In the case of Sulla – A patrician thrown amidst a ‘Social War (91’88 BC) (civil war)’, was also described as talented, ambitious, intellectual, a man seeking nothing more than pleasure and glory. A pleasant and courteous depiction before the War, with a resulting hard characterisation after the War.
I am sure ancient historians would have already thought that any one of these could be the case, and maybe someone else has already pointed this out.
It just seems that the ‘elephant’ in the room, the event which takes place between the good, helpful and happy Sulla and the murderous, distinction hunting, glory seeking Sulla, is the Social War.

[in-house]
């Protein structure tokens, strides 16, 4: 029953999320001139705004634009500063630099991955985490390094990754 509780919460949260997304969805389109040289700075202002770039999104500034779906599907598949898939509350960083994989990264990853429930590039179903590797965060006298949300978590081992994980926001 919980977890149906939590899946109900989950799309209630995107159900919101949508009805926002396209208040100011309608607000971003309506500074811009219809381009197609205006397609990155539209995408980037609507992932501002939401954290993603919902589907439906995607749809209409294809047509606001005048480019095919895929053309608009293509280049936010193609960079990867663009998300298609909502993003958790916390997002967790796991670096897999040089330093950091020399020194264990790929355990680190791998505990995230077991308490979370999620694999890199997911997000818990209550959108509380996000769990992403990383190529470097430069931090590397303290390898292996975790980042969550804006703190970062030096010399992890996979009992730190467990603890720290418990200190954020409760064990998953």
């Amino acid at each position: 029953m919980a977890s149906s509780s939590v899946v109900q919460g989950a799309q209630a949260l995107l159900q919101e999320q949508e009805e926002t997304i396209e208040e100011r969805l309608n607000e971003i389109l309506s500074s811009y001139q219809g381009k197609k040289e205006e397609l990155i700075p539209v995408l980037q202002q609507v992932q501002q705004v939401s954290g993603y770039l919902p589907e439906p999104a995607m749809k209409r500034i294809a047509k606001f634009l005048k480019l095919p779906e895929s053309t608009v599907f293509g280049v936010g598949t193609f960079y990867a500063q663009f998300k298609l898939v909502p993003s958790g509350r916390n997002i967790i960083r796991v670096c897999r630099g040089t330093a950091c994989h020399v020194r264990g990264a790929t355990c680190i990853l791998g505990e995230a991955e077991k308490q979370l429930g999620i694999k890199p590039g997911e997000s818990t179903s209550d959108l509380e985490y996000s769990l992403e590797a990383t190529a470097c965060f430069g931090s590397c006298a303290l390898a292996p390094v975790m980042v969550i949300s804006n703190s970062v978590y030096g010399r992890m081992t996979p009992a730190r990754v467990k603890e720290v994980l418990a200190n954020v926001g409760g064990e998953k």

An empire always at War, that categorised its citizenship to perform all the basic functions and necessities required to populate armies and navies, to feed not just civilians, but soldiers too. Soldiers that were scattered across the Mediterranean.
Each male sought greatness, willing to murder or maim to succeed. A family came to nothing, if they lacked nobility, whether from birth or adoption. Competition to be the greatest of all Romans, ensured that human intervention, with all its greed and lust for riches, fame and greatness, would eventually destroy itself.
Surely it was these very same humans who reached into the heart of Romes Empire and tore each vessel from its pulsating centre, spraying the blood of the ancestors, the soldiers, the commoner and the foe, across the landscape, until Rome stood no more.